Use Components

Individual Components & Semantic Versioning

Each Brightspace UI component has its own code repository on GitHub under the Brightspace UI organization. You’ll find links to their repositories on each of the component documentation pages.

Because components are independent of each other, they are versioned separately. This allows for major changes to be made to one component without impacting the others. It also means you can choose the version of each component to use in your application, and can also choose when to upgrade to pick up new features.

When incrementing version numbers, we use semantic versioning rules.

For example, if the version is 1.8.5 in the form MAJOR.MINOR.PATCH:

  1. The MAJOR version number will increase when we make incompatible API changes
  2. The MINOR version will increase when we introduce backwards-compatible features
  3. The PATCH version will increase when we make backwards-compatible bug fixes

Install Using Bower

The best way to install and use Brightspace UI components is with Bower, a simple package manager for the web. To install Bower, follow the instructions on the Bower web site.

Bower logo

Once Bower is installed, you can then use it from the command line to install individual Brightspace UI components. Bower will automatically make sure any dependencies are installed as well.

For example, to install the d2l-button component:

bower install d2l-button

Bower will place the d2l-button component and any of its dependencies in a directory called bower_components at the root of your project.

To save the list of dependencies used by your project, run bower init to create a bower.json file for your project. You can then add the --save flag when installing packages and they’ll be added to your bower.json file’s list of dependencies:

Sample bower.json file:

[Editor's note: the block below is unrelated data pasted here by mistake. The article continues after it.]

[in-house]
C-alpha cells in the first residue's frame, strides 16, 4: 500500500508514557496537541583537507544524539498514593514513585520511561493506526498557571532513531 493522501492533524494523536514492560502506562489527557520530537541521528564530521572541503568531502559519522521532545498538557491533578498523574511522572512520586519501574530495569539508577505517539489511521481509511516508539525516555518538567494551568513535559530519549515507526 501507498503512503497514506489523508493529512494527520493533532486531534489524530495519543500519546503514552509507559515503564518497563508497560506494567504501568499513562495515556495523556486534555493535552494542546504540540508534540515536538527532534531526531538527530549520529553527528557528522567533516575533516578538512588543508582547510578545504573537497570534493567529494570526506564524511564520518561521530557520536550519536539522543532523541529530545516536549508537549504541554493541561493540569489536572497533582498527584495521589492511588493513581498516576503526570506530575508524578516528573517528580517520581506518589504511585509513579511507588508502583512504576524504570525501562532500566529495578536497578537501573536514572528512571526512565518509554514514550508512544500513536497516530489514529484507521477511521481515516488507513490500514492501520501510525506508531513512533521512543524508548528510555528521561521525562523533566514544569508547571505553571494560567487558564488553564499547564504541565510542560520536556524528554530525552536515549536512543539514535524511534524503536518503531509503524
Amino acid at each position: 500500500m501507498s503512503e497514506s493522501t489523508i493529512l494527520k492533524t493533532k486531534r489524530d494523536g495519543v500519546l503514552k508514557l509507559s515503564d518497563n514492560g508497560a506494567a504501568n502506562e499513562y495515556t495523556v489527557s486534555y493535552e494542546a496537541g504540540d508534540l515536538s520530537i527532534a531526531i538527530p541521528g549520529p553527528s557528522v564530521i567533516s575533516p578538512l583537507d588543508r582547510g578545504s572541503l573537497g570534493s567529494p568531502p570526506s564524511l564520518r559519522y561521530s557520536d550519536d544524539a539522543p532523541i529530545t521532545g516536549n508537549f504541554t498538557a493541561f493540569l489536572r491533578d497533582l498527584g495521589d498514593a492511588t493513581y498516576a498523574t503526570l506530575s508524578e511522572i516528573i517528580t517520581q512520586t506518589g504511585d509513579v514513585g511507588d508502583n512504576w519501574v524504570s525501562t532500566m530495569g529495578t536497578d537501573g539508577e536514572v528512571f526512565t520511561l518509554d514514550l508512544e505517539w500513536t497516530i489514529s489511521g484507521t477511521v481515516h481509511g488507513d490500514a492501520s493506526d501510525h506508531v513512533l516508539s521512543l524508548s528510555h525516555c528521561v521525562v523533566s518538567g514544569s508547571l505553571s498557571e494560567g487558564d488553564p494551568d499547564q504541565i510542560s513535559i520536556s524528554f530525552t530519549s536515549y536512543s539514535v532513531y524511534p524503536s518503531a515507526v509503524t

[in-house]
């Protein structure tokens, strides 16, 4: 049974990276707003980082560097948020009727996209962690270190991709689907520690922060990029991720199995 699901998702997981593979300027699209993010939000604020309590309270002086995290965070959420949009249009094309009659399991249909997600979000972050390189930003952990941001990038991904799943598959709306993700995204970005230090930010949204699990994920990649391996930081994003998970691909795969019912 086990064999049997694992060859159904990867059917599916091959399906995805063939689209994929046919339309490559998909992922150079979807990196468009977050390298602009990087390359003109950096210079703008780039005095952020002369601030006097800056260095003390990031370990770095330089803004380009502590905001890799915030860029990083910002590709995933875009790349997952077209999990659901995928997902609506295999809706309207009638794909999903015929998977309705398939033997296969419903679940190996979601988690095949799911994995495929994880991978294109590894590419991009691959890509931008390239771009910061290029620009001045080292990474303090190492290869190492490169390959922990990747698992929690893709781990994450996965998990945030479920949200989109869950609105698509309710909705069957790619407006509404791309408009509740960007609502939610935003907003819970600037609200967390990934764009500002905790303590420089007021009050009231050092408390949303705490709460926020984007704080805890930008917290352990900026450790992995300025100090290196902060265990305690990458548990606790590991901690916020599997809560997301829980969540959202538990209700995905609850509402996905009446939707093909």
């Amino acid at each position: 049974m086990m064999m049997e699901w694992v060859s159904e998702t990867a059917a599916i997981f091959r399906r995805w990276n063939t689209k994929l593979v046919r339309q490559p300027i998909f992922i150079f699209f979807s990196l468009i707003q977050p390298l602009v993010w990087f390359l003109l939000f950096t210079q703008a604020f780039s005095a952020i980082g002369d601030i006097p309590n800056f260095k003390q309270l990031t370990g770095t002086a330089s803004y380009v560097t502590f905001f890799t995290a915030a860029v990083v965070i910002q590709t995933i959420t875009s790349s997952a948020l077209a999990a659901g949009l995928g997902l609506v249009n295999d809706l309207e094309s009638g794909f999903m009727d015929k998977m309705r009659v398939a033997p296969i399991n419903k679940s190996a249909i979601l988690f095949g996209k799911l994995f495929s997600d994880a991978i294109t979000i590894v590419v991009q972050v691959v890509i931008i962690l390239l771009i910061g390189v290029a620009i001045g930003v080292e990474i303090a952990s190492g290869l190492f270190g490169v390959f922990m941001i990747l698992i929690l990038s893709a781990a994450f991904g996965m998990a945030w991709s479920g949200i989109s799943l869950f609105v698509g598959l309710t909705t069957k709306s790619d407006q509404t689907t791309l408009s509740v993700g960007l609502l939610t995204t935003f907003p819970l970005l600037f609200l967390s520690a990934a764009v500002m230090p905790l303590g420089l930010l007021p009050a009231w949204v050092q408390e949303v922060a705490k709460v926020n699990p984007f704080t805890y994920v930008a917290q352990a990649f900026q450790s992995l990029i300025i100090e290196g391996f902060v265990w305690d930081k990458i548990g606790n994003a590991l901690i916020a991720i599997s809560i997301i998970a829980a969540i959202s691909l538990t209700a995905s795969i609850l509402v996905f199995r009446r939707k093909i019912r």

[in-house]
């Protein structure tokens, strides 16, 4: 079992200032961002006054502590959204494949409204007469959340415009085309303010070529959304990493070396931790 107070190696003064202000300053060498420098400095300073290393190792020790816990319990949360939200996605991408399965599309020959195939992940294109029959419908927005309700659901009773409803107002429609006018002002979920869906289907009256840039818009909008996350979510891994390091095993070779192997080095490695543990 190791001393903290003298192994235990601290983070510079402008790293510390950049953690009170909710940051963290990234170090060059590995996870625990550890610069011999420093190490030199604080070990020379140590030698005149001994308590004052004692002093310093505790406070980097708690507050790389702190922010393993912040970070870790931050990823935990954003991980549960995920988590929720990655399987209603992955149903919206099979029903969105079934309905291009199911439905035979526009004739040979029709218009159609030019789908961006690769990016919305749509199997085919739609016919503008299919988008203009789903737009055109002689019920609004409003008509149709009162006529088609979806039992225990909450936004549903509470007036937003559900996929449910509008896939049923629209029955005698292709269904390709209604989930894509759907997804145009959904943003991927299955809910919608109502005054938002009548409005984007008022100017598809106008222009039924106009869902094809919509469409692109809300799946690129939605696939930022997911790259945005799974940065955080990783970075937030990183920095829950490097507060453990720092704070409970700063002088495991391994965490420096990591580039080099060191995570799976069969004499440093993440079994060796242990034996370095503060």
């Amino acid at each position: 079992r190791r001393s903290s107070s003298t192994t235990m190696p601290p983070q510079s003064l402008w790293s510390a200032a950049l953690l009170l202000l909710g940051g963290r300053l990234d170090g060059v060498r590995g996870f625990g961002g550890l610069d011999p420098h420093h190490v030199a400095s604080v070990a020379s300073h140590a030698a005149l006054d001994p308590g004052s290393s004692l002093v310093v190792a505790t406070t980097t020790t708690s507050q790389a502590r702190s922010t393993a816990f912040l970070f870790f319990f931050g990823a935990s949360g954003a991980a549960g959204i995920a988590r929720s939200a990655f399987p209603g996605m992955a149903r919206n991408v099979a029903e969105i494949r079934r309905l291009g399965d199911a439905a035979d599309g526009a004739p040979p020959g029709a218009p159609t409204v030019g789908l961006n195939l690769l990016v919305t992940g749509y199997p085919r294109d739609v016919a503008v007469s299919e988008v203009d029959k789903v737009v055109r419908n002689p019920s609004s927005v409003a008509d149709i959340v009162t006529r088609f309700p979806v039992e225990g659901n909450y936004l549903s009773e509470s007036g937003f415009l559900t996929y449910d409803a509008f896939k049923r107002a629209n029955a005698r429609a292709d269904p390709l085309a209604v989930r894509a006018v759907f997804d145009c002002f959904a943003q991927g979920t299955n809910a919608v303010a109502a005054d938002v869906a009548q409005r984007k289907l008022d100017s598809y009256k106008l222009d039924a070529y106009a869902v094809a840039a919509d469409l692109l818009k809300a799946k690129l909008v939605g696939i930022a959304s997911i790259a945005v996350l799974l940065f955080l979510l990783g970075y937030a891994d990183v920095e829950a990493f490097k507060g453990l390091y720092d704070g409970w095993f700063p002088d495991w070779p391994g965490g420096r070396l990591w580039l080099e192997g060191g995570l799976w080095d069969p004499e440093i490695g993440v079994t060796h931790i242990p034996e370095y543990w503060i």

"name": "my-project-using-brightspace-ui",
	"dependencies": {
		"d2l-button": "^4.0.1",
		"d2l-icons": "^4.5.0"

With a bower.json file, you can simply run bower install or bower update to quickly install or update all your project’s dependencies at once. You can also adjust which version of each dependency is used.

Note: Version Range Specifiers

When referencing Brightspace UI component versions in your bower.json file, we recommend using the caret ^ range specifier instead of the default of tilde ~. This will allow your project to pick up backwards-compatible minor releases automatically, which will often also contain safe bug fixes.

> Learn more about Bower…

Using Components

Once the Brightspace UI components are installed, the next step is to consume them in your application.

Include the Polyfill

As was mentioned in the Introduction to Web Components, many browsers have yet to implement all (or any) of the Web Component features. Until they do, a polyfill is needed.

You can install the polyfill using Bower:
bower install --save webcomponentsjs

Then include the webcomponents-loader.js file as the first script tag in the <head> element of your application, before any code that touches the DOM:

Example (html)
<!doctype html>
    <!-- now you can import Brightspace UI components -->

Import and use Components

The last step is to use an HTML Import to import the components your application needs, and then use them in your markup.


The imports should happen in the <head> of your document, AFTER the polyfill has been included.

Example (html)
<!doctype html>
    <link rel="import" href="bower_components/d2l-button/d2l-button.html">
    <link rel="import" href="bower_components/d2l-link/d2l-link.html">
    <link rel="import" href="bower_components/d2l-icons/d2l-icons.html">

Finally you can reference the imported custom elements in your markup:

Example (html)
  <d2l-icon icon="d2l-tier1:print"></d2l-icon>

Interacting with Components and the WebComponentsReady event

While HTML imports load and then register and upgrade custom elements in the browser, there’s a period of time where JavaScript interaction (e.g. adding event listeners) with those custom elements can’t occur. To solve this, browsers who natively support imports block <script> tags in the main document, but for browsers without import support this won’t happen.

To get around this, the polyfill exposes the WebComponentsReady event as a stand-in for the blocking behavior. You can add a listener for it and be confident that all web components will be registered and upgraded by the time your callback is called.

Example (javascript)
window.addEventListener('WebComponentsReady', function() {
	// imports are loaded, elements are registered and upgraded
	var button = document.getElementById('myButton');
	button.addEventListener('click', function() {
		alert('button clicked!');